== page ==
Unemployment and Unions: Could Sector-Level Bargaining be to Blame?

Europe has experienced a huge increase in unemployment since the 2008 financial crisis. This rise has been particularly dramatic in southern European economies such as Spain and Italy, which also happen to allow unions to bargain for wages at the sectoral level, an intermediate level of centralization in between firm-level bargaining (as in the United States) and national bargaining (as in Sweden). Could this peculiar union structure be responsible in part for higher unemployment in southern Europe?

In Barcelona GSE Working Paper (No. 889), “The Calmfors-Driffill Hypothesis with Labour Market Frictions and Regulated Goods Markets,” José Ramón García and Valeri Sorolla show that the bargaining structure of southern European economies can indeed lead to higher unemployment, but that other factors, such as tax progressivity, may play a role as well.

Calmfors and Driffill in their 1988 study proposed that indeed it could, and went further–they hypothesized that all else equal, as the level of centralization in bargaining increases, unemployment would first go up, and then down. This is because economic theory predicts that the amount of clout that unions have when bargaining increases as the unions get bigger and more centralized up to a certain middle point, then begins to decrease as the level of centralization approaches the national level and the bargaining power of the firms, united, catches up.

The key caveat of the hypothesis stated above, of course, is “all else equal”–there are so many other factors that go into determining the level of unemployment in a country, that we might expect this “upside-down U-shaped” relationship to be difficult to detect in the data. And indeed, especially after controlling for other factors that might explain the variation in unemployment rates, there is at best only a weak upside-down-U pattern in the data.

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Figure 1: Union Centralization and Unemployment

Figure 1 plots Organization of Economic Cooperation and Development (OECD) countries according to their unemployment rates and an index of collective bargaining constructed by the authors, along with a best-fit parabola. The parabola does show a rising-then-falling pattern, as predicted by the Calmfors-Driffill hypothesis, but this relationship is “weak” and not statistically significant.

Motivated by this puzzling lack of a clear pattern, the authors of the current paper, José Ramón García and Valeri Sorolla, first document a set of confounding factors that may also explain unemployment rates, and then build a model to show that in the presence of these other factors, the expected upside-down-U relationship may indeed disappear.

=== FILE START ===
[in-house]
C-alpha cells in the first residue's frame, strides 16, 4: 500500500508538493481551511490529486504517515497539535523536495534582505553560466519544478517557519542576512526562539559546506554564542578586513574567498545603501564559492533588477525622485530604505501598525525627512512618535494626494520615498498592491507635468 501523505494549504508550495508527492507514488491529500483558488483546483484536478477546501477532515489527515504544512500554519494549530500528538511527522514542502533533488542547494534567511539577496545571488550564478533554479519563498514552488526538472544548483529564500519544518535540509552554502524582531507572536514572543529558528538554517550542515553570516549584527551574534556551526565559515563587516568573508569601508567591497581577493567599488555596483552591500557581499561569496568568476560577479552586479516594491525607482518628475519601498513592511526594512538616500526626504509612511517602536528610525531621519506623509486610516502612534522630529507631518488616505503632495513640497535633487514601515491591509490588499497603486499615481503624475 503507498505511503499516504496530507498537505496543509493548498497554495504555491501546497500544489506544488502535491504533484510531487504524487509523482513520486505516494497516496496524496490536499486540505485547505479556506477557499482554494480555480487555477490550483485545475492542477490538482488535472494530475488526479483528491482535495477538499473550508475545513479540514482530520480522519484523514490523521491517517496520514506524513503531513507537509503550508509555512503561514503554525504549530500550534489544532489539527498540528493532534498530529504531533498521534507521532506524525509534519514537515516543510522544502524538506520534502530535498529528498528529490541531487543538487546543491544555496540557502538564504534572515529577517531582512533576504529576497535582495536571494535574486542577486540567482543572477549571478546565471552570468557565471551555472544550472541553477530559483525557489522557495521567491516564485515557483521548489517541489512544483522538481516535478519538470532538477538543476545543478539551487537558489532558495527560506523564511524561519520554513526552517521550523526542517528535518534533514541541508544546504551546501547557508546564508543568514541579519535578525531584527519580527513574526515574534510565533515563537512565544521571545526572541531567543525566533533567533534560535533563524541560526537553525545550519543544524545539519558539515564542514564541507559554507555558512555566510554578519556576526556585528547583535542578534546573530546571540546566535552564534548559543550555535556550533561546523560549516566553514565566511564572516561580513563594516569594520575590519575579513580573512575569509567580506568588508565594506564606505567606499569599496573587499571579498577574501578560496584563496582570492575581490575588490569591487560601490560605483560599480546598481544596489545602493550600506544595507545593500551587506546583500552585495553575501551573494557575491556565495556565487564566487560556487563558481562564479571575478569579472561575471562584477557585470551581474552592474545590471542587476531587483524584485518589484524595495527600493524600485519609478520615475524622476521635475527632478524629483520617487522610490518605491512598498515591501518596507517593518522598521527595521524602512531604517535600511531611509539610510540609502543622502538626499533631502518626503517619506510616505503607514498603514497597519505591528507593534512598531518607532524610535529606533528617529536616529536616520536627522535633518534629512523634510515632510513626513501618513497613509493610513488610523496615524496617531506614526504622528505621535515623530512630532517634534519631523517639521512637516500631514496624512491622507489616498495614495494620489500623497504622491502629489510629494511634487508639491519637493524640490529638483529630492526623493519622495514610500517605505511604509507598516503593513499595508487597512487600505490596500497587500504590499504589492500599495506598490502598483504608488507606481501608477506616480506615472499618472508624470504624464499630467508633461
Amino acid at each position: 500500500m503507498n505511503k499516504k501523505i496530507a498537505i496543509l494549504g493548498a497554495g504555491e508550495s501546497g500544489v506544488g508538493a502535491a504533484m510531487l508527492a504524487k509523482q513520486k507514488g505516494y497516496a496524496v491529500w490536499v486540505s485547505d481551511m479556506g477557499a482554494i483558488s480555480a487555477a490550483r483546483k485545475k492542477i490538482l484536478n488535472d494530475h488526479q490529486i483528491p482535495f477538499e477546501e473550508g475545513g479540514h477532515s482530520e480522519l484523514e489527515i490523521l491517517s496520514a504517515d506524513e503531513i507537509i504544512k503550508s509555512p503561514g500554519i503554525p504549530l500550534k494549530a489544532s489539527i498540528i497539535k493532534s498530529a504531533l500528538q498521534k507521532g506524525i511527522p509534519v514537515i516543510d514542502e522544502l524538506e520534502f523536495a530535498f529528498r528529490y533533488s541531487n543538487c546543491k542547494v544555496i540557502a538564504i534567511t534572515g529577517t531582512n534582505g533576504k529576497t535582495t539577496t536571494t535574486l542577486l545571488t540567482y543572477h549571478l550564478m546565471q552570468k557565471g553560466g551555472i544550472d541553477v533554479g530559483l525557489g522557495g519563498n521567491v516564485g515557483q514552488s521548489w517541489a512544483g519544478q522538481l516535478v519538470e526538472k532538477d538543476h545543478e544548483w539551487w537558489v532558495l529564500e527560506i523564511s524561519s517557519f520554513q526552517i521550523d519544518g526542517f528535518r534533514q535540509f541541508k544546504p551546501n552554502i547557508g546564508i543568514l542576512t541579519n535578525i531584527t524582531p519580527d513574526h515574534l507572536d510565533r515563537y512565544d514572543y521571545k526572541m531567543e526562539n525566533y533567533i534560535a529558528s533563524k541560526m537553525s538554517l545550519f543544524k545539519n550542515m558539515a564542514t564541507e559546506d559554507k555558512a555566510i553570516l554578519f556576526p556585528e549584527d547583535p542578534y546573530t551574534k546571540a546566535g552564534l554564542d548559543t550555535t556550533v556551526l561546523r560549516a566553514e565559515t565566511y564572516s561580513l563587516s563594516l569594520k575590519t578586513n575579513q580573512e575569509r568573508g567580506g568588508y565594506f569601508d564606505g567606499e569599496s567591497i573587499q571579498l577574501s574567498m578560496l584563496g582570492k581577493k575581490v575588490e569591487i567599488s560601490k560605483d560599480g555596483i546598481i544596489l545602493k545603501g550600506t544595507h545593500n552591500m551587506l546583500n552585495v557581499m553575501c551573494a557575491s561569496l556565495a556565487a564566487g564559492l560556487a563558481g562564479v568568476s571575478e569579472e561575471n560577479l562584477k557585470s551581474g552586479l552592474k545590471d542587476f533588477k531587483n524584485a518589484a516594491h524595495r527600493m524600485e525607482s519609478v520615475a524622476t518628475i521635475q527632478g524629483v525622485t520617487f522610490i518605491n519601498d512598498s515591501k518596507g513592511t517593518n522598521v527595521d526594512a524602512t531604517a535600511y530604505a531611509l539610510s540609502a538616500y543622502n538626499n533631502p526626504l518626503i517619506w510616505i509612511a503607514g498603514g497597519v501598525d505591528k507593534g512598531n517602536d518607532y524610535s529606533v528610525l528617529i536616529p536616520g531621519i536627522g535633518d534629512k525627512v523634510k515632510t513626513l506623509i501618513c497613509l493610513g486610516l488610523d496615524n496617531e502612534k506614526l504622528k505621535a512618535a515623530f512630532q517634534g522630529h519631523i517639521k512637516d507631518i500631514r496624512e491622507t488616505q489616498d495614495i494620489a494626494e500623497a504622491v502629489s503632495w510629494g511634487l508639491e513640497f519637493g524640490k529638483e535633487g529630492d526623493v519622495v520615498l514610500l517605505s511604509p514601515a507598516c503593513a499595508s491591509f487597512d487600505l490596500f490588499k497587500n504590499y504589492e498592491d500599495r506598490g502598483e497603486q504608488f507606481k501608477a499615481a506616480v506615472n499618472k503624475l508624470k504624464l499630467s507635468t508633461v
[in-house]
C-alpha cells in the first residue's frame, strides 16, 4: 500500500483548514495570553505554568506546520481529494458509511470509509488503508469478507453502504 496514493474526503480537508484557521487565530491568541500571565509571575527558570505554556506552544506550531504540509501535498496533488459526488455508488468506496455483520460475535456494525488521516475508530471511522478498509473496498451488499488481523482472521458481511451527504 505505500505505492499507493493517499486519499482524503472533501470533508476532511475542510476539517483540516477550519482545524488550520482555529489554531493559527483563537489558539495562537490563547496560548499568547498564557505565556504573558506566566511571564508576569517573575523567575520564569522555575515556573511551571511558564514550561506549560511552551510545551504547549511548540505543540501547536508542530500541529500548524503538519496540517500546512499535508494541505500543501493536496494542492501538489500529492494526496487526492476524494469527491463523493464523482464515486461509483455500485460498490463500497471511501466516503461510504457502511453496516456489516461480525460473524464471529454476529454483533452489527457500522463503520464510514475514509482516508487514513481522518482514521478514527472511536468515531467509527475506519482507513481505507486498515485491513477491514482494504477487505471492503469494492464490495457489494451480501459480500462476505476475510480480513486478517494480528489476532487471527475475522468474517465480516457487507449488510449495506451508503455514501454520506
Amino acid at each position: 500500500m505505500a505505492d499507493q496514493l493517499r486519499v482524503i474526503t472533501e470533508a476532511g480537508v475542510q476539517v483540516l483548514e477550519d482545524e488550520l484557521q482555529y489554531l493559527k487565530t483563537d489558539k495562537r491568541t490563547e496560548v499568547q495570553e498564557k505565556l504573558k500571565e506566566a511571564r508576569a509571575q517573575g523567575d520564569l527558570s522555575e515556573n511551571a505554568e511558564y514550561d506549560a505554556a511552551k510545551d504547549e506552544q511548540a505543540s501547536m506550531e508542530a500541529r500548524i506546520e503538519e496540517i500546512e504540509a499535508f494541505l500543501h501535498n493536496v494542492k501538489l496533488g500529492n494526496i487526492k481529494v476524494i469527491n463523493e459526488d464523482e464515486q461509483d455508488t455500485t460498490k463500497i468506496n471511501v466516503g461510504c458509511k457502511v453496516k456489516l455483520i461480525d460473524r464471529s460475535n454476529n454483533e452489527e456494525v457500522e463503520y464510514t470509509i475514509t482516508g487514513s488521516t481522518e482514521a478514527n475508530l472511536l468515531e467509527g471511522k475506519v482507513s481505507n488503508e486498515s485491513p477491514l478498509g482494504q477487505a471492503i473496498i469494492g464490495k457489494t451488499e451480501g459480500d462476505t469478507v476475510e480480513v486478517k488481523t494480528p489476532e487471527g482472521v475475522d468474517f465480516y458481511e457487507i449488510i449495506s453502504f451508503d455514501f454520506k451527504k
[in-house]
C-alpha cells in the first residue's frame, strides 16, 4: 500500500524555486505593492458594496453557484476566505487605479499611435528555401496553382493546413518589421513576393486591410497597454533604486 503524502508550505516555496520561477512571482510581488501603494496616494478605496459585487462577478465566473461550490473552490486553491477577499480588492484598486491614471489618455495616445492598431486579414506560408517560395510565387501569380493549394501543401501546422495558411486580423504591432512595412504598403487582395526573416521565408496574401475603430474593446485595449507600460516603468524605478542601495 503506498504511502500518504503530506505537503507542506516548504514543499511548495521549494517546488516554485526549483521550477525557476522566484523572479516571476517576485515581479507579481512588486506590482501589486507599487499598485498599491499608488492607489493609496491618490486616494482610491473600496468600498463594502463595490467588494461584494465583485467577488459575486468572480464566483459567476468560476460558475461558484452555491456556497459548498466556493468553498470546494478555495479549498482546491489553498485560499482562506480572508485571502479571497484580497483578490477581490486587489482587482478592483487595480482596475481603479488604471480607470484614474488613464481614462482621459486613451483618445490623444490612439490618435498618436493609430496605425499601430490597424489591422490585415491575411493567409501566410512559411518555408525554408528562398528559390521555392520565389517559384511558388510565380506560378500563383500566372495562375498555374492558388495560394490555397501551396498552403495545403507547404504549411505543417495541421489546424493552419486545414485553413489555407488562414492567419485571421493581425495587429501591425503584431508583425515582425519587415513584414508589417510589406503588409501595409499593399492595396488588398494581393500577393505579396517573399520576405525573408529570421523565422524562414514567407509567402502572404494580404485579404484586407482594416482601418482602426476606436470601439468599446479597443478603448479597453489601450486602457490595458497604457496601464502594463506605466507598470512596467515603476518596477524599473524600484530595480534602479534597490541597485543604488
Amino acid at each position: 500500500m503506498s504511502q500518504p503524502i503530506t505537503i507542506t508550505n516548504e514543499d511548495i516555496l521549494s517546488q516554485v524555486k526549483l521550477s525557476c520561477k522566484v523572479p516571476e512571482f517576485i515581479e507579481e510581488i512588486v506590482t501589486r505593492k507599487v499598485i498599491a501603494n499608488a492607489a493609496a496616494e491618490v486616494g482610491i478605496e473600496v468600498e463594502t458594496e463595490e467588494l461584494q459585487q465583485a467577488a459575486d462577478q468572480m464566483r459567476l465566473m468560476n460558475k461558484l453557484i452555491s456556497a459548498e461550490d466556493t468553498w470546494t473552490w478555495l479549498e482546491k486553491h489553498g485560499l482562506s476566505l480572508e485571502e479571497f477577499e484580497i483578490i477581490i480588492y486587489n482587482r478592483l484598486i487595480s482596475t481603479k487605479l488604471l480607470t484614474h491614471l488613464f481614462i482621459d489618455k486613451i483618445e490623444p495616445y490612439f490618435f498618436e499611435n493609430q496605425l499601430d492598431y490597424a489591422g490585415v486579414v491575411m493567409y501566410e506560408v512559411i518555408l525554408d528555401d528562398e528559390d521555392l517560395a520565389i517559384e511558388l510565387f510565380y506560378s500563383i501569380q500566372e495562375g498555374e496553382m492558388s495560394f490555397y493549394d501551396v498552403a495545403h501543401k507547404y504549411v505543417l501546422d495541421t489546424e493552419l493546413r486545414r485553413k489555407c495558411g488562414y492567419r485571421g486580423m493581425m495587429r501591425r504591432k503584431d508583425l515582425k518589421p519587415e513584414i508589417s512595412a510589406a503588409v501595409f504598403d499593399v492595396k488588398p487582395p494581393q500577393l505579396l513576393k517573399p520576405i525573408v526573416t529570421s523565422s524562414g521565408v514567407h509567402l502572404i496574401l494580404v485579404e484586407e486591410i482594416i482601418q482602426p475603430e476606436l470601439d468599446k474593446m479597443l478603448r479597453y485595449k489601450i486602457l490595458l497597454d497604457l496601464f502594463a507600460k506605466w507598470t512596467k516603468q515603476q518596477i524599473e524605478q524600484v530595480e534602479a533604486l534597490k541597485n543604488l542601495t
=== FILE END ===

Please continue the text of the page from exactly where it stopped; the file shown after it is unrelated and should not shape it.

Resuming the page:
The authors first gather data on the level of bargaining centralization in OECD countries, placing them in three groups:

  • ANGLO, including the US and the UK, with low levels of centralization
  • EUCON, including southern Europe, with intermediate levels of centralization, and
  • NORDIC, consisting of Finland, Sweden, and other economies with highly centralized collective bargaining.

They then compile data on unemployment rates, levels of product market regulation, and the “tax wedge,” or the average percentage of wages that must be paid as taxes. As it turns out, there is a very weak upside-down-U-shaped relationship between bargaining centralization and unemployment; but product market regulation levels also rise and then fall with the centralization of collective bargaining, and the pattern is much stronger than with the unemployment rate.

Figure 2 plots OECD countries according to the same collective bargaining index as before and an index of product market regulation (PMR), with the corresponding best-fit parabola. This time the rising-then-falling pattern is stronger, and statistically significant.

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Figure 2: Union Centralization and Government Regulation

Concluding that the level of regulation as well as other variables might indeed mask any effect of bargaining centralization on the unemployment rate, the authors build an economic model in which wages are higher with sector-level bargaining than with either firm- or national-level bargaining all else equal. This model also accounts for other factors such as taxes and regulations, and shows that if these are not the same in all countries, the pattern for unemployment can break down. Thus they conclude that it is indeed possible for the collective bargaining systems of southern European countries to play a role in their high unemployment rates, though other differences between the south and the north are clearly also important.


Photo credit: Lidia Calderón